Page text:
“Artists are people who are not at all interested in the facts—only in the truth. You get the facts from outside. The truth you get from inside.” --Ursula K. LeGuin

Tuesday, January 29, 2013

One for You and One For Me

Sometimes you have to go on when you don’t feel like it, and sometimes you’re doing good work when it feels like all you’re managing is to shovel shit from a sitting position.”—Stephen King,”
 I’m a fellow traveler on this journey into writing. I don’t claim to be an expert, a guru, or a life coach. I’m learning to write, loving what I do, and investigating wise words from writers with silver tongues.
 Come, sit down, have a cup of coffee, and together we will investigate some of the life's greater questions regarding being a writer. In this, it will be about screenwritting.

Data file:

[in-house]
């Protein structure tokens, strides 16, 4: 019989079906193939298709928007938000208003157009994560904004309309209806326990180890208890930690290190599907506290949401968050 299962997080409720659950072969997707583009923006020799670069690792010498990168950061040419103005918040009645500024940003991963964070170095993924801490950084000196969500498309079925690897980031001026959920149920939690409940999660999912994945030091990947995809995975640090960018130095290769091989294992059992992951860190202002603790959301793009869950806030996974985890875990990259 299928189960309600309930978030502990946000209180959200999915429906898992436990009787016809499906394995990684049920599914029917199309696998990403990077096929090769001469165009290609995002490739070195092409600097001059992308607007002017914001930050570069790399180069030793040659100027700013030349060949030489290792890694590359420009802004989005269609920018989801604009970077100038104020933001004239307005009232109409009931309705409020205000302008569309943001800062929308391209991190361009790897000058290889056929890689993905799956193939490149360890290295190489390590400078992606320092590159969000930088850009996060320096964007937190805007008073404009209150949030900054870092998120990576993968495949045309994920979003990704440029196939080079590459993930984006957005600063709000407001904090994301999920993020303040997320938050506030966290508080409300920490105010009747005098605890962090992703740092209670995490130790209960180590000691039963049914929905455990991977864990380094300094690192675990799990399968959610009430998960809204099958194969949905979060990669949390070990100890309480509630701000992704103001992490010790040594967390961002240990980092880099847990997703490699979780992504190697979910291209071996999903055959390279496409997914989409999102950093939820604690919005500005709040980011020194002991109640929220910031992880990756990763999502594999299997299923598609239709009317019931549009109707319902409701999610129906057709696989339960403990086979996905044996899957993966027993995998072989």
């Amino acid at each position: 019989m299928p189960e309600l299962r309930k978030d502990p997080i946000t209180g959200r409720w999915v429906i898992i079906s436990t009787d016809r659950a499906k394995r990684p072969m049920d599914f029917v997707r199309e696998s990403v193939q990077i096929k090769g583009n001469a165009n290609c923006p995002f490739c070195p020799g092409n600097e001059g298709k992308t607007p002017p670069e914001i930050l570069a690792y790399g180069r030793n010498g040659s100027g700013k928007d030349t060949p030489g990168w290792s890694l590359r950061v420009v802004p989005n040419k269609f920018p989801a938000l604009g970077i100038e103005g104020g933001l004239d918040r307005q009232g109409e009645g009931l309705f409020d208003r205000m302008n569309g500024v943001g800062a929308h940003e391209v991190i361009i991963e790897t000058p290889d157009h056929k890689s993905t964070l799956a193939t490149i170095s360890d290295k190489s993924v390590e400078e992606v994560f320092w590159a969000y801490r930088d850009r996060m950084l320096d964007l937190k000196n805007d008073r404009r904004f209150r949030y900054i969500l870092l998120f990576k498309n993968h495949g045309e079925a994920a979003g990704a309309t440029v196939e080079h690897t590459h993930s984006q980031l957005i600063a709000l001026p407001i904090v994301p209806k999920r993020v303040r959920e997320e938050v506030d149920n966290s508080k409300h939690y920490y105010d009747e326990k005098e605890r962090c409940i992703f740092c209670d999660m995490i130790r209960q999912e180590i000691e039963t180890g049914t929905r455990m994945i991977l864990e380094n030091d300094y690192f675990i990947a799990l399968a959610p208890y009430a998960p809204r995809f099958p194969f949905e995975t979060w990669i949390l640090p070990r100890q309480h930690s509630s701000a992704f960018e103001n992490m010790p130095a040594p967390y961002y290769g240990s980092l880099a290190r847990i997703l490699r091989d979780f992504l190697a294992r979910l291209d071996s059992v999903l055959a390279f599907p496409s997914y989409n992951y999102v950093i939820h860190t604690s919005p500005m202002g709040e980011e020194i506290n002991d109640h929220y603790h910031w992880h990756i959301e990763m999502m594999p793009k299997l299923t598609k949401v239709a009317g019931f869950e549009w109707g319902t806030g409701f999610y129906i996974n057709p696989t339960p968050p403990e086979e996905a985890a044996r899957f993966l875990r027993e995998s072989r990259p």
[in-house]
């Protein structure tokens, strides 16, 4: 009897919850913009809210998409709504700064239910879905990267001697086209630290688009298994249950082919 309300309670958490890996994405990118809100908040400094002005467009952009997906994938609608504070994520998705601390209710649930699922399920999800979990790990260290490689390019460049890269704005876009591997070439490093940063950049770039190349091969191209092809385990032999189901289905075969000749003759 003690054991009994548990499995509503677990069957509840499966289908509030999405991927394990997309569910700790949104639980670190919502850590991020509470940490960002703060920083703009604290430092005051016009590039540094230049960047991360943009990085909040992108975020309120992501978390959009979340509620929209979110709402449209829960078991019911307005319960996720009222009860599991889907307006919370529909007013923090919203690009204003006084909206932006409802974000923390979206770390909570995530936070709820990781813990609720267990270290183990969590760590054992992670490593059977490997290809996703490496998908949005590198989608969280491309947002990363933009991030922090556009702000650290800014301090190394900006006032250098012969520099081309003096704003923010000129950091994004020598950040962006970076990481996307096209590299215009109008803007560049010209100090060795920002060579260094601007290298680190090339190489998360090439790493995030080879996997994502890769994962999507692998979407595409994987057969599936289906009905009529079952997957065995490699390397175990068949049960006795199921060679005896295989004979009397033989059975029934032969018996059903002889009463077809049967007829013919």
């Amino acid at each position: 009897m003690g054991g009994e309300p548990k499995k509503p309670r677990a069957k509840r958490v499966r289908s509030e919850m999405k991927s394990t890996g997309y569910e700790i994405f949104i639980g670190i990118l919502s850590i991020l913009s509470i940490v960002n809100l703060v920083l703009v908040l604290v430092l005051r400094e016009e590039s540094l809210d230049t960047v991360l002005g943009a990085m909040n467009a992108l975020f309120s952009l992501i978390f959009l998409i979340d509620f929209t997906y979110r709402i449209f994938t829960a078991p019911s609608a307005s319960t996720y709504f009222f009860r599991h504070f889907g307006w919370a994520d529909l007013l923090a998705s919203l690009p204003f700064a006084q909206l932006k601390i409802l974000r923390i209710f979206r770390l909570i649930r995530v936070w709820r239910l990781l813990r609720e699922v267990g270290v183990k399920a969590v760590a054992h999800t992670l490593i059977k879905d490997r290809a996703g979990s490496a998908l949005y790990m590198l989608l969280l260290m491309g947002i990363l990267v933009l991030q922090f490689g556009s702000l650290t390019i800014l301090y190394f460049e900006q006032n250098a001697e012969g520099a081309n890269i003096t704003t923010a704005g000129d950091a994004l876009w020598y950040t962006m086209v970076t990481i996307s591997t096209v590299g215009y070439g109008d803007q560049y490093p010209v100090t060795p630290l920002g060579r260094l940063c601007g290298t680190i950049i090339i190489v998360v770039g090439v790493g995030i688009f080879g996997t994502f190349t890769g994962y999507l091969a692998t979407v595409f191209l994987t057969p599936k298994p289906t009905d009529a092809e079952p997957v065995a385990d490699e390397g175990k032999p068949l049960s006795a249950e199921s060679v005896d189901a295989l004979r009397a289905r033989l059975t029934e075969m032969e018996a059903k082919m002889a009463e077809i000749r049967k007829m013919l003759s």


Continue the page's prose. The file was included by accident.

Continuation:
"I detest the word plot,"  wrote Stirling Silliphant, " I never, never think of plot. I think only and solely of character. Give me the characters; I’ll tell you a story–maybe a thousand stories. The interaction between and among human beings is the only story worth telling.”

“I can pick up a screenplay and flip through the pages. If all I see is dialog, dialog, dialog, I won’t even read it. I don’t care how good the dialog is — it’s a moving picture. It has to move all the time… It’s not the stage. A movie audience doesn’t have the patience to sit and learn a lesson. Their eyes need to be dazzled. The writer is the most important element in the entire film because if it ain’t on the page it ain’t going to be on the screen.”Robert Evans
 “Although making a movie can be like trying to write ‘War and Peace’ in a bumper car in an amusement park, when you finally get it right, there are not many joys in life that can equal the feeling.”—Stanley Kubrick